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Art Nouveau (French pronunciation: [aʁ nu'vo], Anglicised to /ˈɑːrt nuːˈvoʊ/) is an international philosophy and style of art, architecture and applied art especially the decorative arts that were most popular during 1890-1910. The name "Art Nouveau" is French for "new art". It is known also as Modernisme in Catalonia (Spain), with its most notable contributions by the architect Antoni Gaud. Known as Jugendstil, pronounced ˈjuːɡn̩tstiːl in Germany, German for "youth style" or "the style of youth", named after the magazine Jugend, which promoted it, as Modern (Модерн) in Russia, perhaps named after Parisian gallery "La Maison Moderne", as Secession in Austria-Hungary and its successor states after the Viennese group of artists, and, in Italy, as Stile Liberty from the department store in London, Liberty & Co., which popularised the style. A reaction to academic art of the 19th century, it was inspired by natural forms and structures, not only in flowers and plants but also in curved lines. Architects tried to harmonize with the natural environment. It is also considered a philosophy of design of furniture, which was designed according to the whole building and made part of ordinary life.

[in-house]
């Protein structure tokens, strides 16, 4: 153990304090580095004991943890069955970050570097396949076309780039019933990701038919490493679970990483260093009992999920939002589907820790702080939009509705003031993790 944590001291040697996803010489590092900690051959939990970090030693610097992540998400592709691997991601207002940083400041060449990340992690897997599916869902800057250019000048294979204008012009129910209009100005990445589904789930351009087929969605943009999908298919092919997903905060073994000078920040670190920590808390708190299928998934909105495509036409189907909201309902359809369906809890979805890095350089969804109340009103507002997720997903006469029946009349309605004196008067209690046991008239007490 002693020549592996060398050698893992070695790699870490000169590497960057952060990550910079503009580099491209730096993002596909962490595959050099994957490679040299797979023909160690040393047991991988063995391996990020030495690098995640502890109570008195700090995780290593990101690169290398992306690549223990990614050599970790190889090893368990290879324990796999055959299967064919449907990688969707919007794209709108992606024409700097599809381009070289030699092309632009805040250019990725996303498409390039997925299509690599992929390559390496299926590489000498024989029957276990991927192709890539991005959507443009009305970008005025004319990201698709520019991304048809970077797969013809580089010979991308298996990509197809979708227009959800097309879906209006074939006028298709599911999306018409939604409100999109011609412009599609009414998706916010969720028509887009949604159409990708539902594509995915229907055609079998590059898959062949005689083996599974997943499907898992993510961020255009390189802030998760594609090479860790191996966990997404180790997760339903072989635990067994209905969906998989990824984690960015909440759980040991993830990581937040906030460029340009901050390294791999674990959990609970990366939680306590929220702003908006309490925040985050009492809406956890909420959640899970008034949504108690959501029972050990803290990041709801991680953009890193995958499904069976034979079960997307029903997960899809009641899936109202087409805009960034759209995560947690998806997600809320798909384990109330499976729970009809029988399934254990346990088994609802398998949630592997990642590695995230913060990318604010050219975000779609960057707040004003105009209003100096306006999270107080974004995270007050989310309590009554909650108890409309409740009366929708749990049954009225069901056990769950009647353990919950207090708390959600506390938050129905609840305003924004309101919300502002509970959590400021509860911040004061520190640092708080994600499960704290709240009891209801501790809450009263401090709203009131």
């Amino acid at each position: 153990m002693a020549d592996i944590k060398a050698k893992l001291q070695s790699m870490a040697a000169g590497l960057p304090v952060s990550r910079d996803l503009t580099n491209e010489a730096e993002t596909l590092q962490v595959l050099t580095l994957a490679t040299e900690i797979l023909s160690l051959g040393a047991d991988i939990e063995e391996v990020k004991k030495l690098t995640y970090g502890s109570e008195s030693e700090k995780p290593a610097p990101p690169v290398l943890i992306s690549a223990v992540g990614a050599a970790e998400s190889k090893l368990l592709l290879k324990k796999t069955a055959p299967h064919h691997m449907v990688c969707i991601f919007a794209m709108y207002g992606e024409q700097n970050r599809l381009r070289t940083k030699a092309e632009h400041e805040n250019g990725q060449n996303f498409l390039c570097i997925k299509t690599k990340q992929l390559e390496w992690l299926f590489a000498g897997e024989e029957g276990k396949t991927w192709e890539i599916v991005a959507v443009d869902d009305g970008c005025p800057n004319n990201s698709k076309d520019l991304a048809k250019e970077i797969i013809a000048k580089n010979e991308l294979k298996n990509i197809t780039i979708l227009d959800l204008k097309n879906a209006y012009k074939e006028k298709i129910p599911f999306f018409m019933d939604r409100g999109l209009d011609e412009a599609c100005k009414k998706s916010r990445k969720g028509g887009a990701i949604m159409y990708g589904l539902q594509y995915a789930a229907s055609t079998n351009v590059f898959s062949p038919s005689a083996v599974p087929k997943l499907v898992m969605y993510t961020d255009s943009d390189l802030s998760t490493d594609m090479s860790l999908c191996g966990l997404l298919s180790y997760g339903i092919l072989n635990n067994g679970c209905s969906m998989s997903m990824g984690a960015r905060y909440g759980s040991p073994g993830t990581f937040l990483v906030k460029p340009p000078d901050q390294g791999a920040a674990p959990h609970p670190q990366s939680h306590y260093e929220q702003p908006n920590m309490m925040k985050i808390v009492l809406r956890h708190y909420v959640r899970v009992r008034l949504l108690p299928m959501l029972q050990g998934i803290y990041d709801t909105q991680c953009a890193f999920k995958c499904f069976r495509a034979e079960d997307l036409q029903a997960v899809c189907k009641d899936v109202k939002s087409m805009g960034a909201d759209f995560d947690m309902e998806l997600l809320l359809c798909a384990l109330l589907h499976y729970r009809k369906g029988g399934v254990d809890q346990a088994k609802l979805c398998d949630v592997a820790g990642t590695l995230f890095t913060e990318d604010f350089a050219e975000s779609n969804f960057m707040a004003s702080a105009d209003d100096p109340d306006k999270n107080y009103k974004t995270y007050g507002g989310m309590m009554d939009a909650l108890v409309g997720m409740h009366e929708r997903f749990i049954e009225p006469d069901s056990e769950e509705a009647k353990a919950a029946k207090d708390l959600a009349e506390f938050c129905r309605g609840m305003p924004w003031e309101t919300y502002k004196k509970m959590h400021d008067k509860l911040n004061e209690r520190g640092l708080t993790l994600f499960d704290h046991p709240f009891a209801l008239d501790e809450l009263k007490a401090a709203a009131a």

The style was influenced strongly by Czech artist Alphonse Mucha, when Mucha produced a lithographed poster, which appeared on 1 January 1895 in the streets of Paris as an advertisement for the play Gismonda by Victorien Sardou, featuring Sarah Bernhardt. It popularised the new artistic style and its creator to the citizens of Paris. Initially named Style Mucha, (Mucha Style), his style soon became known as Art Nouveau.
Art Nouveau was most popular in Europe, but its influence was global. Hence, it is known in various guises with frequent localised tendencies. In France, Hector Guimard's Paris metro entrances were of art nouveau style and Emile Gall practised the style in Nancy. Victor Horta had a decisive effect on architecture in Belgium. Magazines like Jugend helped publicise the style in Germany, especially as a graphic artform, while the Vienna Secessionists influenced art and architecture throughout Austria-Hungary. Art Nouveau was also a style of distinct individuals such as Gustav Klimt, Charles Rennie Mackintosh, Alphonse Mucha, Ren Lalique, Antoni Gaud and Louis Comfort Tiffany, each of whom interpreted it in their own manner.
April 7th, 2013
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